Antipsychotic drugs represented an important advance in the treatment of mental illness. Before chlorpromazine (Thorazine) was introduced in the early 1950s, mental institutions often relied on padded cells, straitjackets or lobotomies to control unruly patients.
The medications, including haloperidol (Haldol), thioridazine (Mellaril) and trifluoperazine (Stelazine), seemed to help reduce hallucinations and calm agitation. But adverse reactions were common.
People taking such drugs became heavily sedated, slurring their speech and slowing their movements. Patients also complained of dizziness, constipation, urinary problems, sexual side effects, mental cloudiness and uncontrollable muscle twitches or spasms.
That’s why psychiatrists were excited when drug companies introduced a new generation of medications for schizophrenia starting about two decades ago. These “atypical antipsychotics” were expected to be much better tolerated. They included aripiprazole (Abilify), olanzapine (Zyprexa), quetiapine (Seroquel), risperidone (Risperdal) and ziprasidone (Geodon). The hope was that these medications would allow people with mental illness to function normally in society without serious side effects.
In practice, however, the atypical antipsychotics were no more effective than older medicines for schizophrenia (New England Journal of Medicine, Sept. 22, 2005). Far from causing no adverse reactions, the atypical antidepressants can lead to Type 2 diabetes, rapid weight gain, seizures, headaches, blurred vision, cognitive impairment, irregular heart rhythms and stroke.
Despite their drawbacks, they are being prescribed for many conditions besides schizophrenia, including bipolar disorder, fibromyalgia, autism, ADHD and OCD. They’re also used as add-ons for depression. One reader wrote us about an experience with Abilify:
“I was prescribed Abilify as an antidepressant booster. The psychiatrist had put our entire therapy group on that drug.
“Abilify did not work for me and also caused alarmingly rapid weight gain, but the psychiatrist denied that the drug causes weight gain. He scoffed at the idea that Abilify was worsening my depression.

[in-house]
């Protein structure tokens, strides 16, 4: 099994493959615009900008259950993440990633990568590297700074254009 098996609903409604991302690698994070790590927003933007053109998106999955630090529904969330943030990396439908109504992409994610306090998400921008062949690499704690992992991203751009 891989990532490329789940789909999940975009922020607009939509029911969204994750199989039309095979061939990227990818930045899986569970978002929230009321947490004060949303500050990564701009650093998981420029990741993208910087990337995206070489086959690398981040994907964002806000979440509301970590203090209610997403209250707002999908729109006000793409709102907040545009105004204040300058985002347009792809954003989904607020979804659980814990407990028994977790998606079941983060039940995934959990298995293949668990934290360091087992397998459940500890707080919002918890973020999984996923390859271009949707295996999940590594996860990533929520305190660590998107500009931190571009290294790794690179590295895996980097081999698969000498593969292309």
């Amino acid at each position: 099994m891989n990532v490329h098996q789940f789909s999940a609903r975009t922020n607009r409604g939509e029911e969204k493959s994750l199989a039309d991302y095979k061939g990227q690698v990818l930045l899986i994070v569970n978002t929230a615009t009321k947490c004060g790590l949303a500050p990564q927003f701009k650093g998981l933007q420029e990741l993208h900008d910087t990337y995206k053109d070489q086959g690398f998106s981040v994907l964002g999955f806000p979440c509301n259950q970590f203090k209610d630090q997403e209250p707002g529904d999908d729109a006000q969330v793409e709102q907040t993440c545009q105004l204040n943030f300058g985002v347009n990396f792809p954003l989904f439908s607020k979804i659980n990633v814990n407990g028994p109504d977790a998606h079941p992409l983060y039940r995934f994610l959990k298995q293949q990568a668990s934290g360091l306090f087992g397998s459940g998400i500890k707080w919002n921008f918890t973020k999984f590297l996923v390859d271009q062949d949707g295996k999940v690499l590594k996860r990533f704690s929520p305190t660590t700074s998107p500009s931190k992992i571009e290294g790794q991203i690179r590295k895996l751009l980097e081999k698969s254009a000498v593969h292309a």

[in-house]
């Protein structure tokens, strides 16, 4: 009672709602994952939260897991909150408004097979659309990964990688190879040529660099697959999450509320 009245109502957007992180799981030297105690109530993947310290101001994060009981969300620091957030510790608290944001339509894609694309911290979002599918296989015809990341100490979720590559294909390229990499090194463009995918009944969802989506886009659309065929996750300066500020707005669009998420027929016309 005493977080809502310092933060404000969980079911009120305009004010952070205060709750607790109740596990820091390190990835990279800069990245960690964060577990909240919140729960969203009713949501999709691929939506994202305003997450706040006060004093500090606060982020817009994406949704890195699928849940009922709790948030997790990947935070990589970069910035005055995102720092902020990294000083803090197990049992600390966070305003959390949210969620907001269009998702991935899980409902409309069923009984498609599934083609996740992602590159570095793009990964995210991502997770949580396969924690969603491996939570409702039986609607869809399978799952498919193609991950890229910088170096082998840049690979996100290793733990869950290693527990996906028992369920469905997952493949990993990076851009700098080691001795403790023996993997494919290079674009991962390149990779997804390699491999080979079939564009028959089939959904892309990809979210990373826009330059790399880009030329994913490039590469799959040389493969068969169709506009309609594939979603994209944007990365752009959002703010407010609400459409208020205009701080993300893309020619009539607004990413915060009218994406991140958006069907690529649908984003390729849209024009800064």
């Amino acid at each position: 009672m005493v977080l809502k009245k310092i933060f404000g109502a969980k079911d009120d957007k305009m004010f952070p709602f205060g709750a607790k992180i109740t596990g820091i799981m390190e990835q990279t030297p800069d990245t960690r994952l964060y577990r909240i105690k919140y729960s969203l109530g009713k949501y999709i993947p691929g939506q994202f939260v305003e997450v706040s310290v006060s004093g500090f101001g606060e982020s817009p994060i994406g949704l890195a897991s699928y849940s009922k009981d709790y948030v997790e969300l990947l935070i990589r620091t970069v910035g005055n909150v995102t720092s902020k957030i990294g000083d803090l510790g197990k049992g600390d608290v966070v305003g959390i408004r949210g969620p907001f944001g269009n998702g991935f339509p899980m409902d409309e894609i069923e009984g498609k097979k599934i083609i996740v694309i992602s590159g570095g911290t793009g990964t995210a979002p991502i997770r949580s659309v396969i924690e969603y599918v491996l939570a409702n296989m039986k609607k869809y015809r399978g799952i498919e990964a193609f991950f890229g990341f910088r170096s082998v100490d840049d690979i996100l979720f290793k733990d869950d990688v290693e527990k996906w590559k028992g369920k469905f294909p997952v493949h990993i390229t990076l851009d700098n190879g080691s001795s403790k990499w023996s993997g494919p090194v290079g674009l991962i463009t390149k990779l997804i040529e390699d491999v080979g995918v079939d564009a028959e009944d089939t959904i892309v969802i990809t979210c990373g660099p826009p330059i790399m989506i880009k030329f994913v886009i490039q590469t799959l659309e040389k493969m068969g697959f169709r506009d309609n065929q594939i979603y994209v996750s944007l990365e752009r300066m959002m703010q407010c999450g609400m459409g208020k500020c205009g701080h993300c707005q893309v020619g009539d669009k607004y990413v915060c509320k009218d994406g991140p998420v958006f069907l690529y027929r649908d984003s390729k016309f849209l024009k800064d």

“I went to the Mayo Clinic for a second opinion and was told this drug often causes weight gain. The doctor took me off it immediately.
“My mood improved quickly, and the extra weight rapidly disappeared. I am alarmed to read that children vulnerable to peer taunting are given this drug. What are doctors thinking?”
Prescriptions for atypical antipsychotics have been increasing. Perhaps the substantial rise may be due in part to television commercials that present drugs like Abilify as solutions to antidepressant ineffectiveness.
Patients and their parents should be warned of possible worsening of depression or thoughts of suicide in children, adolescents and young adults. No one should ever stop Abilify or other atypical antipsychotics suddenly. There is a possibility of withdrawal symptoms, including sweating, nausea, vomiting, agitation, confusion, dizziness and uncontrollable muscle movement.
Despite the billions of dollars that have been spent on such drugs, they are not cures for mental illness. Many people benefit, but the pros and cons must be weighed carefully before such medications are prescribed.
Joe Graedon is a pharmacologist. Teresa Graedon holds a doctorate in medical anthropology and is a nutrition expert. Their syndicated radio show can be heard on public radio. In their column, Joe and Teresa Graedon answer letters from readers. Write to them via their Web site: www.PeoplesPharmacy.com.